Don’t Panic: Extending Cousins Can Still Allow the Vikings To Build For the Future

Photo Credit: Jeffrey Becker-USA TODAY Sports

Every year, regardless of team, fans discuss the tension between competing to win in the short term and rebuilding for the future. For the Minnesota Vikings, it seems like these discussions are particularly frequent.

To some extent, it’s moot – the Vikings effectively have a mandate from ownership to always compete. The coaching staff and front office are judged by playoff appearances and playoff wins, so there’s no debate between prioritizing short-term wins and long-term stability. Ideally, the team will find ways to spend resources in both categories of investment but will focus on winning now when the two needs come into conflict.

But even as the reality is fairly cut and dry, there’s been significant discourse about how the Vikings should approach this offseason, regardless of ownership mandate. That has led to debate over the philosophical approach to roster-building.

As The Athletic’s Jon Krawczynski points out, the Vikings will likely attempt to re-sign Cousins. Their team philosophy doesn’t allow them to really treat his contract expiration in March as a meaningful crossroads like it would for most organizations. Instead of looking at Cousins’ potential departure as an opportunity to change course, Minnesota will almost certainly attempt to fulfill both needs with an eye toward the playoffs.

The piece is well-written and isolates several options with that in mind. It adds that Cousins has dramatically increased his value to the organization via his absence, given how the Vikings have struggled without him at the helm.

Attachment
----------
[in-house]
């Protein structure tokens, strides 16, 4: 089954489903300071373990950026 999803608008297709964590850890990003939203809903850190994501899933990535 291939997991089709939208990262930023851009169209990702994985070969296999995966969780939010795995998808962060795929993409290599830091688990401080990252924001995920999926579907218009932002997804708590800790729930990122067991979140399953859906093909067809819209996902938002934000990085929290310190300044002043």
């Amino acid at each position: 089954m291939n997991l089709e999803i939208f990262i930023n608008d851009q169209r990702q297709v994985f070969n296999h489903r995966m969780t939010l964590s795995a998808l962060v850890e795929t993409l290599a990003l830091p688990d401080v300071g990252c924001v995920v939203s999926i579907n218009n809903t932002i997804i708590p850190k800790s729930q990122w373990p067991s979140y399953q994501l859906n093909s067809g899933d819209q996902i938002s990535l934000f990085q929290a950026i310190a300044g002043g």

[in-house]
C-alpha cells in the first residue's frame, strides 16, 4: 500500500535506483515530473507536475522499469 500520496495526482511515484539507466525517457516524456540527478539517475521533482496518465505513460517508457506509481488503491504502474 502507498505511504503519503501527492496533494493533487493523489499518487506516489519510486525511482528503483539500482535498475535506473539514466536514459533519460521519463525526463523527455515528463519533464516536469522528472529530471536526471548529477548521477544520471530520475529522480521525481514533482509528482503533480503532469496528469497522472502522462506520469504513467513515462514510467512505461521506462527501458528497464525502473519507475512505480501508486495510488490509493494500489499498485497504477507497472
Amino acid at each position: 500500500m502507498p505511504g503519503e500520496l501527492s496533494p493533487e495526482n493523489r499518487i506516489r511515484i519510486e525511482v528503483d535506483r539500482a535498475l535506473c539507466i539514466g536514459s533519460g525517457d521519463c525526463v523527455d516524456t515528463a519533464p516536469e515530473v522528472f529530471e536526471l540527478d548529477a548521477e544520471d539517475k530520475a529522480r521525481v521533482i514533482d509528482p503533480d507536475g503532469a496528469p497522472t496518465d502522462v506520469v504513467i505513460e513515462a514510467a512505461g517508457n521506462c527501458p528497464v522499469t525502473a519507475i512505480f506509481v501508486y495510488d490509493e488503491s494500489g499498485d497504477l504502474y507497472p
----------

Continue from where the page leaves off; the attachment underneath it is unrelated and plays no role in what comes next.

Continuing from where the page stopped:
But the Twitter conversation following the piece was a bit muddled, with Krawczynski introducing the idea of a “complete rebuild” that would exist without Cousins. In that world, the Vikings would move on from veteran contracts and trade their most valuable assets. When one commenter responded by pointing out that this would include Justin Jefferson, Krawczynski agreed.

We have seen teams take those kinds of extremes to supercharge their rebuild – the Carolina Panthers did just that to acquire Bryce Young, losing receiver D.J. Moore in the process. The Detroit Lions did something similar, trading away franchise quarterback Matthew Stafford in exchange for draft picks and someone who is evidently a franchise quarterback himself.

But those moves tend to be rare. Instead, teams often will retain core players while building for the future. Not only that, the Vikings essentially cleared house the previous offseason anyway. The franchise rid itself of veterans like Dalvin Cook, Adam Thielen, Eric Kendricks, Patrick Peterson, Za’Darius Smith, and Dalvin Tomlinson. Some left in free agency, some were traded, and others were cut. Regardless, they created a much younger team.

In light of that and the lack of veteran leadership, Minnesota would do best to hold on to players like Jefferson and Danielle Hunter as they build around a potential new quarterback – essentially as Krawczynski suggested. That sounds nice, but it initially doesn’t seem doable.

Minnesota’s free-agency situation has caused some consternation among fans. The big problem, as many people see it, is extending Jefferson. The Vikings are headed into 2024 with a $37 million projected cap number, which will look a bit worse after the draft and a hypothetical Cousins extension. If they want to throw a Hunter extension on top of that, things get tight, especially given that there will be important extensions for players like Dalton Risner, D.J. Wonnum, Jonathan Bullard, Khyiris Tonga, Greg Joseph, and Blake Brandel.